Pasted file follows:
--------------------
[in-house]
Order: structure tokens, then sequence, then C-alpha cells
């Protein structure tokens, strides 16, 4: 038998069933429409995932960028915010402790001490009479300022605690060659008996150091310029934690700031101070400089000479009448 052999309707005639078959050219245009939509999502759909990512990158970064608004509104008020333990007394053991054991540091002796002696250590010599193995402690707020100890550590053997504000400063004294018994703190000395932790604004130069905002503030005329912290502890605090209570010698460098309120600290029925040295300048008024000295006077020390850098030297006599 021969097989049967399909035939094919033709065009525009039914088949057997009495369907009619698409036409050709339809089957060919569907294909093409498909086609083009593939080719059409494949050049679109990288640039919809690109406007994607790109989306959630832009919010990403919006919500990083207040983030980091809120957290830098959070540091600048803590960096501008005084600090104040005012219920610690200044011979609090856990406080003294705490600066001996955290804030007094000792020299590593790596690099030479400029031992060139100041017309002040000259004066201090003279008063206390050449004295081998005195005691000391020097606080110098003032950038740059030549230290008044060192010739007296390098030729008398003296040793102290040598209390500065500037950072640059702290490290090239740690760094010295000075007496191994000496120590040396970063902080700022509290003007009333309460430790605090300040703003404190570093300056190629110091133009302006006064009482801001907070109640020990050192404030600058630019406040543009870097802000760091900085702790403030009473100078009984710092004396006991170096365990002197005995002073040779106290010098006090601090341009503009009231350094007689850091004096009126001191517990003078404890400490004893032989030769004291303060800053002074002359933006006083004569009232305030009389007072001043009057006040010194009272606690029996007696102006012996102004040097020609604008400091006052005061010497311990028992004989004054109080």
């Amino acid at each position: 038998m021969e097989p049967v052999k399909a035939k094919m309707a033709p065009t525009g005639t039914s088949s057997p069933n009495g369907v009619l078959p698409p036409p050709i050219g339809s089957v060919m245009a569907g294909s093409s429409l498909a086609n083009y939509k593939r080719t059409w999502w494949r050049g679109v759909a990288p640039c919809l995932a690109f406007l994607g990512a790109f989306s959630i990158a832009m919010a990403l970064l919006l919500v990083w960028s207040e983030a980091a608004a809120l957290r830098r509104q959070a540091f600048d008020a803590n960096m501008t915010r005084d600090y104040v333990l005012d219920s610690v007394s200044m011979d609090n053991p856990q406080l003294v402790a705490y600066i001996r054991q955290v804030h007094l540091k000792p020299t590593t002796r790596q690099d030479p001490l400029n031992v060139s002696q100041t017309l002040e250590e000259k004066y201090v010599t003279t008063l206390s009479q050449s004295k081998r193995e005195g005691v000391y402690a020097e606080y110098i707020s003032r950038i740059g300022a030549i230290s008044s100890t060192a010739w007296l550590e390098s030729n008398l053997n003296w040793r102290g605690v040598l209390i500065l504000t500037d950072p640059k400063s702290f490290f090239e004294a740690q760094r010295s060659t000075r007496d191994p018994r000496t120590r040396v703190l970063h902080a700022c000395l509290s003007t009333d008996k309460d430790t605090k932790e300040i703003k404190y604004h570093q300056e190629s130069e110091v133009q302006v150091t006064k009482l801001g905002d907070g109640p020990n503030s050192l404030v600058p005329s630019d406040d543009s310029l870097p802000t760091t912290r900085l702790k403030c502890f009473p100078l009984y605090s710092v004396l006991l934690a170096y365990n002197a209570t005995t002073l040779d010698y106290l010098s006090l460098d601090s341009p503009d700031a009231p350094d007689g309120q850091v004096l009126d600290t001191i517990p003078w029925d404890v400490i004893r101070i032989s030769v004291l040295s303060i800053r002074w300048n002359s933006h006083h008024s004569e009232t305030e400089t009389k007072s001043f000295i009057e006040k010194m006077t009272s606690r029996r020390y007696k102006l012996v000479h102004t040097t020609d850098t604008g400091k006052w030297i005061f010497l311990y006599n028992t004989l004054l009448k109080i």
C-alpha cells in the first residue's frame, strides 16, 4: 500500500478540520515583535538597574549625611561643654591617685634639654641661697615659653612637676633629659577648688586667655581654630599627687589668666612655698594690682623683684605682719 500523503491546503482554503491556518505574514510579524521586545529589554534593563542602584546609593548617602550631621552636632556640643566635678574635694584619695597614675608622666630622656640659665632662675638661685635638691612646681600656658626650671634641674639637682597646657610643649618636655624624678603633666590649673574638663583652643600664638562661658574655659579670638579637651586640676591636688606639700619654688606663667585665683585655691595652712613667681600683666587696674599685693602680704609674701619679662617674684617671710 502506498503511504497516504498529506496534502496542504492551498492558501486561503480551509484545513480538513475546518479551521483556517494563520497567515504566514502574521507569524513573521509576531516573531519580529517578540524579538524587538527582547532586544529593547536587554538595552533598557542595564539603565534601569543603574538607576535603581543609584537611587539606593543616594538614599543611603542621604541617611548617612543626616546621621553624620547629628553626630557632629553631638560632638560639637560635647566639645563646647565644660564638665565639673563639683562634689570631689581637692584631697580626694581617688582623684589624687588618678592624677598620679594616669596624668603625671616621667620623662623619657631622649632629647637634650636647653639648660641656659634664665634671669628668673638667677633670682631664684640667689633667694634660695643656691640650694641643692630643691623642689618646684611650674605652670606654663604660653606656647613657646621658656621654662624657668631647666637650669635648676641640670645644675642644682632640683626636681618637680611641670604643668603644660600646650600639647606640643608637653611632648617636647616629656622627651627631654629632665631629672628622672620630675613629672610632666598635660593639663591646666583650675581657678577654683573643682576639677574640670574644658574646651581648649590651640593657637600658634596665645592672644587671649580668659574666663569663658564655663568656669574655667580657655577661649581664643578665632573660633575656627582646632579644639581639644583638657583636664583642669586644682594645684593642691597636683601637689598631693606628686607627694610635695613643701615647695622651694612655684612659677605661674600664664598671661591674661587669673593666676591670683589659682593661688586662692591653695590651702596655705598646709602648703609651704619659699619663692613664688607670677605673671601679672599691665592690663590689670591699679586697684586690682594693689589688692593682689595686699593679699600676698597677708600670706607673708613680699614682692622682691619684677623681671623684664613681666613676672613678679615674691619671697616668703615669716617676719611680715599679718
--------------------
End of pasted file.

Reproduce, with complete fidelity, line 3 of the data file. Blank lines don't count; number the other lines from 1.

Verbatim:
């Protein structure tokens, strides 16, 4: 038998069933429409995932960028915010402790001490009479300022605690060659008996150091310029934690700031101070400089000479009448 052999309707005639078959050219245009939509999502759909990512990158970064608004509104008020333990007394053991054991540091002796002696250590010599193995402690707020100890550590053997504000400063004294018994703190000395932790604004130069905002503030005329912290502890605090209570010698460098309120600290029925040295300048008024000295006077020390850098030297006599 021969097989049967399909035939094919033709065009525009039914088949057997009495369907009619698409036409050709339809089957060919569907294909093409498909086609083009593939080719059409494949050049679109990288640039919809690109406007994607790109989306959630832009919010990403919006919500990083207040983030980091809120957290830098959070540091600048803590960096501008005084600090104040005012219920610690200044011979609090856990406080003294705490600066001996955290804030007094000792020299590593790596690099030479400029031992060139100041017309002040000259004066201090003279008063206390050449004295081998005195005691000391020097606080110098003032950038740059030549230290008044060192010739007296390098030729008398003296040793102290040598209390500065500037950072640059702290490290090239740690760094010295000075007496191994000496120590040396970063902080700022509290003007009333309460430790605090300040703003404190570093300056190629110091133009302006006064009482801001907070109640020990050192404030600058630019406040543009870097802000760091900085702790403030009473100078009984710092004396006991170096365990002197005995002073040779106290010098006090601090341009503009009231350094007689850091004096009126001191517990003078404890400490004893032989030769004291303060800053002074002359933006006083004569009232305030009389007072001043009057006040010194009272606690029996007696102006012996102004040097020609604008400091006052005061010497311990028992004989004054109080």